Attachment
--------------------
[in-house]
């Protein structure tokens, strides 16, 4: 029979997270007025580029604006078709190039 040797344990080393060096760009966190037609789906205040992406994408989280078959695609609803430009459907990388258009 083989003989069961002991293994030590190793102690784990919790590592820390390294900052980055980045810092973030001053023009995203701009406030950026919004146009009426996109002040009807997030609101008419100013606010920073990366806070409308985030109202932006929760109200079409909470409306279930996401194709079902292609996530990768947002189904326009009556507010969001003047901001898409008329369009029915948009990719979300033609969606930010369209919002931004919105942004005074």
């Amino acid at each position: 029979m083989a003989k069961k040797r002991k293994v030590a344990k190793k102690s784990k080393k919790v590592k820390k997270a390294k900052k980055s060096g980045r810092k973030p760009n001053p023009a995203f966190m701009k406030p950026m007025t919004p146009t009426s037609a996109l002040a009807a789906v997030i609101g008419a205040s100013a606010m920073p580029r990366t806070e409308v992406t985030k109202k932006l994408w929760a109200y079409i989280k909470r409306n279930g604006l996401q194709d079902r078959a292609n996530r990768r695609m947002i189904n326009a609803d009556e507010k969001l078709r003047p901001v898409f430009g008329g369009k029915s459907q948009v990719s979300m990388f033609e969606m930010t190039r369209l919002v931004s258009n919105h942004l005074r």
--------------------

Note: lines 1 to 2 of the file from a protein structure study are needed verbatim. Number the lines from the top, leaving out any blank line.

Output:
[in-house]
């Protein structure tokens, strides 16, 4: 029979997270007025580029604006078709190039 040797344990080393060096760009966190037609789906205040992406994408989280078959695609609803430009459907990388258009 083989003989069961002991293994030590190793102690784990919790590592820390390294900052980055980045810092973030001053023009995203701009406030950026919004146009009426996109002040009807997030609101008419100013606010920073990366806070409308985030109202932006929760109200079409909470409306279930996401194709079902292609996530990768947002189904326009009556507010969001003047901001898409008329369009029915948009990719979300033609969606930010369209919002931004919105942004005074």